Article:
Joe Biden described the agonizing wait for the outcome of the presidential election thusly: “Democracy can sometimes be messy.”
Not as striking as Winston Churchill’s oft-quoted observation that Democracy is the worst form of government, except for all the others.
Yet both descriptors fit the cliffhanger 2020 presidential election won by Democrat Joe Biden, and the unprecedented indignation over the nation’s voting system displayed by President Trump as his stated certainty for reelection vanished into vote counting reality.
Trump’s conduct was not unexpected given his distressing comments preceding the election that if he didn’t win, the outcome was rigged against him. Biden fortuitously said he didn’t believe the polls that had him winning comfortably. His skepticism proved right.
The laborious process of manually checking millions upon millions of mailed ballots eventually lifted Biden over the top on Saturday with Pennsylvania’s 20 electoral votes, giving him the magic 270 to become the 46th president on Jan. 20. Sen. Kamala Harris will become the first woman and person of African American and South Asian descent to hold the office of vice president.
Few partisans expected the president to erupt with cries of corruption so early in the ballot-counting process. He falsely boasted early Wednesday he had won the election. He later changed his mind to say he would prevail with legal challenges in states that narrowly flipped against him.
Trump expects to appeal his contention Biden stole the election to the Supreme Court. But it is problematic whether the court would even consider a case without hard evidence of corruption affecting the election outcome.
The last time the high court intervened in a post-presidential election -- Florida in 2000 -- the legal issue was not evidence of corruption but rather whether to stop a recount of the state’s certified vote. Only 537 votes separated Democratic Al Gore from Republican George W. Bush and the presidency. The high court voted 5-4 to stop the Florida recount. Bush became president.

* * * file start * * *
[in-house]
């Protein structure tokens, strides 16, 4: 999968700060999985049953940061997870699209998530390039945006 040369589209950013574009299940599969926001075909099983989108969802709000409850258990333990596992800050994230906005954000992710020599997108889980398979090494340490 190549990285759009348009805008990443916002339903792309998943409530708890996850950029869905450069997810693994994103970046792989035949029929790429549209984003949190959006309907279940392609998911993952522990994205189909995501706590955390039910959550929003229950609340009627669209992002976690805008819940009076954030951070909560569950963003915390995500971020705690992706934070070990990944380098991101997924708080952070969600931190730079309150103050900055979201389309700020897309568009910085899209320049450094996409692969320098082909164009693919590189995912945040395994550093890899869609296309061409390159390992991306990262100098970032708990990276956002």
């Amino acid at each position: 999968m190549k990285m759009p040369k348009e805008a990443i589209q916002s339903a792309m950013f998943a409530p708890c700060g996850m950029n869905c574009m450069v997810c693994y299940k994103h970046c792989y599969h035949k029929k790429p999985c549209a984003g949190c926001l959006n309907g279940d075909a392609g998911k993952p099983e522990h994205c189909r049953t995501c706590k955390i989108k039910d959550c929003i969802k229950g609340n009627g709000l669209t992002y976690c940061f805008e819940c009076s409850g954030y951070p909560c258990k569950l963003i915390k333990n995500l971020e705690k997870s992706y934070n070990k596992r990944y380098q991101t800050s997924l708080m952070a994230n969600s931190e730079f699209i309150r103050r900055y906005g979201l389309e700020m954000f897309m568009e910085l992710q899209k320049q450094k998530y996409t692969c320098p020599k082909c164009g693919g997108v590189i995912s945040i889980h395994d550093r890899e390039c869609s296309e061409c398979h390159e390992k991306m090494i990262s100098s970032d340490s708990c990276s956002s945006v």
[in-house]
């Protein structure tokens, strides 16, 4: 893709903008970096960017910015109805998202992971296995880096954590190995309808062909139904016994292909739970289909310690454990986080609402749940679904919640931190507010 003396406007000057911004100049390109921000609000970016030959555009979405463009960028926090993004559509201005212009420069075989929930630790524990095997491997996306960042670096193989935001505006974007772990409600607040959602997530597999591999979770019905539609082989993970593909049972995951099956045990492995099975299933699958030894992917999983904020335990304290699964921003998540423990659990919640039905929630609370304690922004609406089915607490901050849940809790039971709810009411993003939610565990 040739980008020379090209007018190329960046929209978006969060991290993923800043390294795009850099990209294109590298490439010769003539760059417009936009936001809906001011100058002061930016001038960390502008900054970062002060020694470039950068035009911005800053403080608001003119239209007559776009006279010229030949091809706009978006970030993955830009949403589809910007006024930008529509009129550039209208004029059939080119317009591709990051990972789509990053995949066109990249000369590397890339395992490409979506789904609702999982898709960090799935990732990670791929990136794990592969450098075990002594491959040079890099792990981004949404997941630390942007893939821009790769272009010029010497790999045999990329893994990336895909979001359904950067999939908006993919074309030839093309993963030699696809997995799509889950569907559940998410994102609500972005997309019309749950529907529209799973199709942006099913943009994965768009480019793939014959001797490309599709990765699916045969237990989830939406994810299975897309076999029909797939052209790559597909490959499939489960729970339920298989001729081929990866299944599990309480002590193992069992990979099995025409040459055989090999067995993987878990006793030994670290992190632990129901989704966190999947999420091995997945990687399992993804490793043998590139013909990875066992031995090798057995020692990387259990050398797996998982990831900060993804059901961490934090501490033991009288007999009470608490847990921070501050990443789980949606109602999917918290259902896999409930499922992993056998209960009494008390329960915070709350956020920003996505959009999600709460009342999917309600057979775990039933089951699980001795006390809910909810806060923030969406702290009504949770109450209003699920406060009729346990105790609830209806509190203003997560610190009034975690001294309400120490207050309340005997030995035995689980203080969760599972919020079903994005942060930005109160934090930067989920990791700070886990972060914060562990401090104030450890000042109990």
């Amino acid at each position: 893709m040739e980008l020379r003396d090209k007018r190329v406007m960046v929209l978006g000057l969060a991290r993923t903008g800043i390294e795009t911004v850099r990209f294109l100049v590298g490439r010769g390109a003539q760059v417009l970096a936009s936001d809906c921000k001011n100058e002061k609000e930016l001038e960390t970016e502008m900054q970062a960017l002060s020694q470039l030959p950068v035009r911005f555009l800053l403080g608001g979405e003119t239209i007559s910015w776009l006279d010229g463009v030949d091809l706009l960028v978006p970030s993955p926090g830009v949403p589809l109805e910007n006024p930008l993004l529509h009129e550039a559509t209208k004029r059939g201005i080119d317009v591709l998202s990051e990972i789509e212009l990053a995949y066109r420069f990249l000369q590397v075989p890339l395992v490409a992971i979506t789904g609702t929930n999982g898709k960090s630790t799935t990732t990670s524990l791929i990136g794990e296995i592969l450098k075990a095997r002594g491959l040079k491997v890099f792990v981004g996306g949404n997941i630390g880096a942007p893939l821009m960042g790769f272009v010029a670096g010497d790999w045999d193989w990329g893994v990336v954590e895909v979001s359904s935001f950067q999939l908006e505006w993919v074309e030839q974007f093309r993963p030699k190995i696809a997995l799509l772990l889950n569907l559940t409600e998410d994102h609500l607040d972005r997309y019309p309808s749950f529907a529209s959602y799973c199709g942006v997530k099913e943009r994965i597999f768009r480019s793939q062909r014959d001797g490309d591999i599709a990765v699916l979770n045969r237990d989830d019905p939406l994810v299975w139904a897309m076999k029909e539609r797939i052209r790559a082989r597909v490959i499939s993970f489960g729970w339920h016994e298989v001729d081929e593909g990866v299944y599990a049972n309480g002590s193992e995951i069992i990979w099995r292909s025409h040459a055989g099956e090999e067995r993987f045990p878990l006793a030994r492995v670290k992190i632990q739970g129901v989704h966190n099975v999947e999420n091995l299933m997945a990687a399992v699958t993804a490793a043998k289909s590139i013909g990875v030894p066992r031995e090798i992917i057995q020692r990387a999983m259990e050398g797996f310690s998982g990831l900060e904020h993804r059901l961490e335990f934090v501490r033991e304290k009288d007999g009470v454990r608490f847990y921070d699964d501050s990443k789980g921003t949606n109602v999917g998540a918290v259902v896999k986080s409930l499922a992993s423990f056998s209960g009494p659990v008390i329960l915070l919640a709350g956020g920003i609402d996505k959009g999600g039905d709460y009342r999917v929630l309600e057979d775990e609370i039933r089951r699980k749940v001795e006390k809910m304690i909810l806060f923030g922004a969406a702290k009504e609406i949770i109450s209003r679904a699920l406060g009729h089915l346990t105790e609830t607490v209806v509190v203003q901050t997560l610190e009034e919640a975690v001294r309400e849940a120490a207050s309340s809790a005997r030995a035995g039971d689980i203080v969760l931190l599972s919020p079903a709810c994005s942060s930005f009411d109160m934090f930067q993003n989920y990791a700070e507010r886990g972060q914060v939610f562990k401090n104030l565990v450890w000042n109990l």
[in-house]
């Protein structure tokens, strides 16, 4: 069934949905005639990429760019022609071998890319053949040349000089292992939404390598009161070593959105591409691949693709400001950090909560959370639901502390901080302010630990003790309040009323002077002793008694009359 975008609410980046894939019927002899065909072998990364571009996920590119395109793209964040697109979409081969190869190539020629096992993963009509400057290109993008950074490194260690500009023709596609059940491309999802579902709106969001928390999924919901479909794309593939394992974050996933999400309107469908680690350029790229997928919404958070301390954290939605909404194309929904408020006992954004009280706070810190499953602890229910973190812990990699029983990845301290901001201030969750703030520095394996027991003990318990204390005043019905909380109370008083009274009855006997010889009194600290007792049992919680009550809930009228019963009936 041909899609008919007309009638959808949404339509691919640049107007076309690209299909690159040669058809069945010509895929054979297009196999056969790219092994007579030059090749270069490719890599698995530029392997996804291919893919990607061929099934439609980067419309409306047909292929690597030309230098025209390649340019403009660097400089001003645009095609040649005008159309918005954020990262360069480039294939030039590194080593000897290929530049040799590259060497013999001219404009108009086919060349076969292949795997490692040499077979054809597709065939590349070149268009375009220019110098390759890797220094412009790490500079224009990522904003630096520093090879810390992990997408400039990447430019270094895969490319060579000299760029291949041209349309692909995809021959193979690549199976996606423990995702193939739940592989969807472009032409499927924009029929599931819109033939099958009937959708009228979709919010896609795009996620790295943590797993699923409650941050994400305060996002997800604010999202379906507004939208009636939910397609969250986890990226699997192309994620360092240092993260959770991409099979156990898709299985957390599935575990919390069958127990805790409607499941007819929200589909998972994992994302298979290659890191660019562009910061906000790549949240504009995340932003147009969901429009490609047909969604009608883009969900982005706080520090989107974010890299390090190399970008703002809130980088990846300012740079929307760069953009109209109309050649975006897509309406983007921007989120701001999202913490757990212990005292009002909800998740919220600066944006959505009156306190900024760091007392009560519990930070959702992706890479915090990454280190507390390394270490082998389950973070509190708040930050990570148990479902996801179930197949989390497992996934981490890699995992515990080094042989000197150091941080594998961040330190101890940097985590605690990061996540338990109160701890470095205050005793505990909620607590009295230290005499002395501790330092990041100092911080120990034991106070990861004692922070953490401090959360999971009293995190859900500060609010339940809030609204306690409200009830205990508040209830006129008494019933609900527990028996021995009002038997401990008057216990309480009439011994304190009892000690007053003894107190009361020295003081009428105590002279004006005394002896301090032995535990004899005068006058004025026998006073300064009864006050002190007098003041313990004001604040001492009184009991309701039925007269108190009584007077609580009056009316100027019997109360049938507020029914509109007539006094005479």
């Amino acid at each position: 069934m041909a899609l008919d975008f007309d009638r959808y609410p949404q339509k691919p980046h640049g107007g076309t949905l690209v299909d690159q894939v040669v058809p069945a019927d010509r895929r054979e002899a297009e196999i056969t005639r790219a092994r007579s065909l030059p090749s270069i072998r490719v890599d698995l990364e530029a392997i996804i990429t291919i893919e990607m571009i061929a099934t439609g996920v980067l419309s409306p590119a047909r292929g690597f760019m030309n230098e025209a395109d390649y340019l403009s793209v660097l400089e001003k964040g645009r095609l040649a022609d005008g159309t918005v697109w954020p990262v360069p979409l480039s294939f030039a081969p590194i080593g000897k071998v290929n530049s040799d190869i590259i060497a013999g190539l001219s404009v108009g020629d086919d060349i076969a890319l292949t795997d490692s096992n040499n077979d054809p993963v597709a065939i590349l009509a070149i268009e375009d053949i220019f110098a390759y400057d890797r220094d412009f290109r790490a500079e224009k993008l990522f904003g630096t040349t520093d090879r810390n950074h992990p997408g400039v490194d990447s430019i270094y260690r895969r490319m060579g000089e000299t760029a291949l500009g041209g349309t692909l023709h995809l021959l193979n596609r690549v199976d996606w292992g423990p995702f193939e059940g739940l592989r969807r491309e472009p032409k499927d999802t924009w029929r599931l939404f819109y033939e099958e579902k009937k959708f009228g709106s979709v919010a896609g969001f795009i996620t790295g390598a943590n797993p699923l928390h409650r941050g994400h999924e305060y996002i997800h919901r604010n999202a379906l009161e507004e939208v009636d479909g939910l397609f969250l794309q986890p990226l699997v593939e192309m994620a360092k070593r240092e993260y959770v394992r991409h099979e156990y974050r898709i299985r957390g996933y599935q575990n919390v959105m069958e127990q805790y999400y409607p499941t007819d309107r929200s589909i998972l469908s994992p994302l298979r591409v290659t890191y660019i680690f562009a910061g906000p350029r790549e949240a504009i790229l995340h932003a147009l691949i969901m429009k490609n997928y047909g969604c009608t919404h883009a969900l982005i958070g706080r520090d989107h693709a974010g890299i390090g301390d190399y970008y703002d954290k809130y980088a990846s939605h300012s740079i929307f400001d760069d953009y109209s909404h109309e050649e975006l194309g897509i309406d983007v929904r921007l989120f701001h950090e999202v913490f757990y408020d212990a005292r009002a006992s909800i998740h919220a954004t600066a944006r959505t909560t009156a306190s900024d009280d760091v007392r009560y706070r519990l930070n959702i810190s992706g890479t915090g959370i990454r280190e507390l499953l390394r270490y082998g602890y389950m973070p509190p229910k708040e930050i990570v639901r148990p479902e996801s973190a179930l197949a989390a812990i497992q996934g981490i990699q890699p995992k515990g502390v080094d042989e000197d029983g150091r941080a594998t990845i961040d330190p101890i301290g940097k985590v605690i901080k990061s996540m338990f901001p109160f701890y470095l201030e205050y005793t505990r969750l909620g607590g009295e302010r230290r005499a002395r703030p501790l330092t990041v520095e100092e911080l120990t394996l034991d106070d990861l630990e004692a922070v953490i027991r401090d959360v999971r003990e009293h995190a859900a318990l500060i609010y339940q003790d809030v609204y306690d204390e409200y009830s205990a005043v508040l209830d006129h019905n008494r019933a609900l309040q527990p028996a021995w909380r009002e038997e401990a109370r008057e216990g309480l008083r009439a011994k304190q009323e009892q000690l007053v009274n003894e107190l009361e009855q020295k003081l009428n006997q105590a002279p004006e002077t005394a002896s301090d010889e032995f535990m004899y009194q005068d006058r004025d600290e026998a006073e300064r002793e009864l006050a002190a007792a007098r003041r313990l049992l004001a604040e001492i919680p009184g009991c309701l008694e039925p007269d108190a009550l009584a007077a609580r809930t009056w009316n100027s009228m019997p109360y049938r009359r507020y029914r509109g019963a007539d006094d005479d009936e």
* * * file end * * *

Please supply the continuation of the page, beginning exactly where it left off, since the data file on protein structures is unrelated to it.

Trump framed his case two days after Election Day and before vote counting had been completed: “If you count the legal votes, I win easily,” presumably in states where he lost by slender margins.
A self-serving definition of legal votes might support his conclusion. But legitimate votes are decided and counted by election officials, not the president.
Biden did not need the Republican contested mail-in votes that arrived three days after Election Day in Pennsylvania, ballots allowed by the State Supreme Court but sure to be contested in the U.S. Supreme Court had they determined the election winner. With that a possibility, state election officials separated them from mailed ballots arriving by Tuesday.
Regrettably, Trump’s wounded ego ginned up his diehards, including militia protesters. They appeared at state vote-counting locations in Detroit, Philadelphia, Phoenix, Atlanta and elsewhere. Some brandished rifles and handguns where open carry is allowed. Others held signs reading, “Stop the count” and “Stop the cheat.”
Social media struggled to keep up with the flood of disinformation, misinformation and lies, including Trump’s claim he had won. Facebook permanently suspended the account of former Trump adviser Steve Bannon for suggesting the beheading of Dr. Anthony Fauci and FBI Director Christopher Wray. It also shut down the 350,000-member Facebook group “Stop the steal” because some members suggested violence.
The president did not urge his impassioned protesters to stand back and stand by. Rather he encouraged their anger with his accusations of corruption. He also sought their financial support online for his anticipated legal expenses to fight on in the courts.
Republican Sen. Lindsay Graham quickly heeded the call. He promised to donate a half-million dollars shortly after winning reelection in South Carolina, calling the vote counting in Philadelphia “crooked as a snake.” Republican Sen. Ted Cruz from Texas said he’s “angry. The American people are right to be angry.”
Both falsely claimed Republican representatives were not allowed to observe vote counting at the Pennsylvania Convention Center in Philadelphia. Both parties had authorized observers in the counting room, assured Pennsylvania Secretary of State Kathy Boockvar. In addition, she told CNN, the counting process was livestreamed so anyone could watch it from anywhere.
“It’s very transparent,” said Bockvar.
Not to Trump’s hard-core. They believe anything the president and his loyalists say -- and don’t care a wit whether it is true or not. Zealots on the other side act much the same for their cause.
This stubbornness for our way or no way by extremists at both ends of the political spectrum are the fault line of an indivisible nation, with liberty and justice for all.
Biden and Harris can expect formidable defiance as they seek to produce on their campaign promise of bringing America together again. The measure of success rests on their will for bipartisanship.
Bill Ketter is senior vice president of news for CNHI, LLC. Reach him at firstname.lastname@example.org.